Skip to comments.The Great Donkey Mystery of 2004 (Why Kerry?)
Posted on 02/11/2004 12:33:53 PM PST by Akira
"In a surprising last-minute upset, all seven Democratic presidential hopefuls somehow lost the Democratic primaries Tuesday," The Onion America's best satirical news source reported the morning after the February 3 elections. "Primaries were held in Delaware, Missouri, Arizona, Oklahoma, and South Carolina, with no single Democratic candidate coming in higher than second place," it continued. "Experts are still unsure exactly how Kerry, whom many considered the frontrunner after strong showings in Iowa and New Hampshire, lost to, and along with, every other Democratic candidate."
That's sort of how I feel about the Democrats in general these days. Yes, President Bush is going through a rough patch right now and in many respects deservedly so. But I can't shake this feeling that the Democrats are deluding themselves in believing Kerry to be the man they think he is. I mean, if he were remotely as macho and war-heroic as everyone claims, don't you think people might have liked him a little sooner? His support was almost nonexistent barely a week before Howard Dean went kablooey like one of those guys from Scanners.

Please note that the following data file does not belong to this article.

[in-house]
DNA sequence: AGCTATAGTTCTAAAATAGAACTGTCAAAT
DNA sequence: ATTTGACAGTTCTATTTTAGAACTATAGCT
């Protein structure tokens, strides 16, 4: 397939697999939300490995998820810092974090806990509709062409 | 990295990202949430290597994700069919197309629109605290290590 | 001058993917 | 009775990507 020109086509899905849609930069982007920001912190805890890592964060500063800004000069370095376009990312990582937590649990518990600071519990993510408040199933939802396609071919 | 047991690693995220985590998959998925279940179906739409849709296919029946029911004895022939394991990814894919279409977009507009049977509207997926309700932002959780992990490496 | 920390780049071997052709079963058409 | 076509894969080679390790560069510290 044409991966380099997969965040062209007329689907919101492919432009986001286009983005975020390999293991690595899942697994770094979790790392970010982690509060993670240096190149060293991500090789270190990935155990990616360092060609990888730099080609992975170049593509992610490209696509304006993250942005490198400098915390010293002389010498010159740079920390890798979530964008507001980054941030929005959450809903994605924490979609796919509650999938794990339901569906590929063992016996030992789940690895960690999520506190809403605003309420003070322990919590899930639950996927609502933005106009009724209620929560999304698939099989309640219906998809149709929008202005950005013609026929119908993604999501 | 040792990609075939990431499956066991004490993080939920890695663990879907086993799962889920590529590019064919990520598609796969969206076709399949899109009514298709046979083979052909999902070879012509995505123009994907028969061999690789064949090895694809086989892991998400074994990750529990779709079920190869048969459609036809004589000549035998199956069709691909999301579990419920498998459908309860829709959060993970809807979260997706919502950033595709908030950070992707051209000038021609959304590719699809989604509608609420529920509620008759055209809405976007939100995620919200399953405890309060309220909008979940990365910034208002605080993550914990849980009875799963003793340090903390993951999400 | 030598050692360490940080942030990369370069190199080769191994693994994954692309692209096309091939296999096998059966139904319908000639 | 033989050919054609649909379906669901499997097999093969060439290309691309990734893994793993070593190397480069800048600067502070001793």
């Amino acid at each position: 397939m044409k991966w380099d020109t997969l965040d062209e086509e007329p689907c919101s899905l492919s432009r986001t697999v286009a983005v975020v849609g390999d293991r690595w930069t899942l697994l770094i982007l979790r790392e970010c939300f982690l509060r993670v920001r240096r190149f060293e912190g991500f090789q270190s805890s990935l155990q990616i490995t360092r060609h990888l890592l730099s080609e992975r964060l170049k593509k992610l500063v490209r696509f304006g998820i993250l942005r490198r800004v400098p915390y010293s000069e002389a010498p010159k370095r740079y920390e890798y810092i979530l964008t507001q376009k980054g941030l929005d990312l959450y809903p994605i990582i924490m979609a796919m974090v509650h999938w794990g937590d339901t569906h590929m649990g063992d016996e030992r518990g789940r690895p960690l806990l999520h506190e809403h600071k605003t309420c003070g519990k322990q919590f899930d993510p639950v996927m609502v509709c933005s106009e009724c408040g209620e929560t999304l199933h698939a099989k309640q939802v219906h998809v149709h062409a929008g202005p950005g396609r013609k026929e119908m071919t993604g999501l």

Oh sure, the liberal press noticed how manly he looked in his wet suits, on his motorcycle, etc. But Democratic voters yawned at him until the very last moment. If you look at the exit polls, listen to the pundits, or just use common sense, you'll see that voters switched to him not because they liked him, but because they firmly believed hoped, really that other voters would. Kerry's appeal to Democrats is that they think he's the Democrat who has the best shot at beating Bush, not that he's the best man for the job. There's nothing wrong with that, but it shows that the real passion among Democrats isn't for their candidate; it's against the incumbent. And, again, that's fine too. But rank-and-file Democrats should keep in mind that they feel about George Bush the way rank-and-file Republicans felt about Bill Clinton in 1996. Screaming and hollering like a madman about how terrible the president of the United States is, or complaining "where's the outrage," doesn't win elections.